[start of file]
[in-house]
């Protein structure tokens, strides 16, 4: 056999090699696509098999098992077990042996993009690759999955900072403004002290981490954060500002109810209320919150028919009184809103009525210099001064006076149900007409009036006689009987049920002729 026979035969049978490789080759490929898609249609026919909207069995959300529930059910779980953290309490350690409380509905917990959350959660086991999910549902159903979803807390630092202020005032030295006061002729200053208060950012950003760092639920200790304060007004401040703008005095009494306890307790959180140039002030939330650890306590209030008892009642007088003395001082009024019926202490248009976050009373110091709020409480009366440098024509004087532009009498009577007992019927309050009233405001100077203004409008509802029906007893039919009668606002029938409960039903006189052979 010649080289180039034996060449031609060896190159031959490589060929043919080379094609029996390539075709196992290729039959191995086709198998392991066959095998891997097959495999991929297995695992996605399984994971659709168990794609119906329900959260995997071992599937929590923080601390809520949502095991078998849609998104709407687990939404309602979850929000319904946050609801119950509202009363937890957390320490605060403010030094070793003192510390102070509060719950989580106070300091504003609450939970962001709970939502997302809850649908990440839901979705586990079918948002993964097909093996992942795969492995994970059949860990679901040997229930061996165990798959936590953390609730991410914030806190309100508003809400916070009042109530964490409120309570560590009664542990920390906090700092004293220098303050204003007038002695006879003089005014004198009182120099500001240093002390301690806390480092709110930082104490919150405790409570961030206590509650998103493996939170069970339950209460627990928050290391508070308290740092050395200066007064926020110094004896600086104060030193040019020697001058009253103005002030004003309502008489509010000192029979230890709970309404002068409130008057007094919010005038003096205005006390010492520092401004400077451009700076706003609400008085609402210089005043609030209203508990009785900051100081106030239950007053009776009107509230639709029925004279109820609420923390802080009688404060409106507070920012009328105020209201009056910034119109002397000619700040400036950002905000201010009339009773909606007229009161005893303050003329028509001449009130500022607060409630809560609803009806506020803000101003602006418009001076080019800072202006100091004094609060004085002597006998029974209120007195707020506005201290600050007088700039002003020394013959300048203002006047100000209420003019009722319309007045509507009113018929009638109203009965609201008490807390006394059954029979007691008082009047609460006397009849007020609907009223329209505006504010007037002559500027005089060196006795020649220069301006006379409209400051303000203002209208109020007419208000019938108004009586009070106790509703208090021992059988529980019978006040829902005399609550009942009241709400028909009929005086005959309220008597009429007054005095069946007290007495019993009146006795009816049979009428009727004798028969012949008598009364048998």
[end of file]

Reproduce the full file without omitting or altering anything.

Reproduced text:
[in-house]
């Protein structure tokens, strides 16, 4: 056999090699696509098999098992077990042996993009690759999955900072403004002290981490954060500002109810209320919150028919009184809103009525210099001064006076149900007409009036006689009987049920002729 026979035969049978490789080759490929898609249609026919909207069995959300529930059910779980953290309490350690409380509905917990959350959660086991999910549902159903979803807390630092202020005032030295006061002729200053208060950012950003760092639920200790304060007004401040703008005095009494306890307790959180140039002030939330650890306590209030008892009642007088003395001082009024019926202490248009976050009373110091709020409480009366440098024509004087532009009498009577007992019927309050009233405001100077203004409008509802029906007893039919009668606002029938409960039903006189052979 010649080289180039034996060449031609060896190159031959490589060929043919080379094609029996390539075709196992290729039959191995086709198998392991066959095998891997097959495999991929297995695992996605399984994971659709168990794609119906329900959260995997071992599937929590923080601390809520949502095991078998849609998104709407687990939404309602979850929000319904946050609801119950509202009363937890957390320490605060403010030094070793003192510390102070509060719950989580106070300091504003609450939970962001709970939502997302809850649908990440839901979705586990079918948002993964097909093996992942795969492995994970059949860990679901040997229930061996165990798959936590953390609730991410914030806190309100508003809400916070009042109530964490409120309570560590009664542990920390906090700092004293220098303050204003007038002695006879003089005014004198009182120099500001240093002390301690806390480092709110930082104490919150405790409570961030206590509650998103493996939170069970339950209460627990928050290391508070308290740092050395200066007064926020110094004896600086104060030193040019020697001058009253103005002030004003309502008489509010000192029979230890709970309404002068409130008057007094919010005038003096205005006390010492520092401004400077451009700076706003609400008085609402210089005043609030209203508990009785900051100081106030239950007053009776009107509230639709029925004279109820609420923390802080009688404060409106507070920012009328105020209201009056910034119109002397000619700040400036950002905000201010009339009773909606007229009161005893303050003329028509001449009130500022607060409630809560609803009806506020803000101003602006418009001076080019800072202006100091004094609060004085002597006998029974209120007195707020506005201290600050007088700039002003020394013959300048203002006047100000209420003019009722319309007045509507009113018929009638109203009965609201008490807390006394059954029979007691008082009047609460006397009849007020609907009223329209505006504010007037002559500027005089060196006795020649220069301006006379409209400051303000203002209208109020007419208000019938108004009586009070106790509703208090021992059988529980019978006040829902005399609550009942009241709400028909009929005086005959309220008597009429007054005095069946007290007495019993009146006795009816049979009428009727004798028969012949008598009364048998």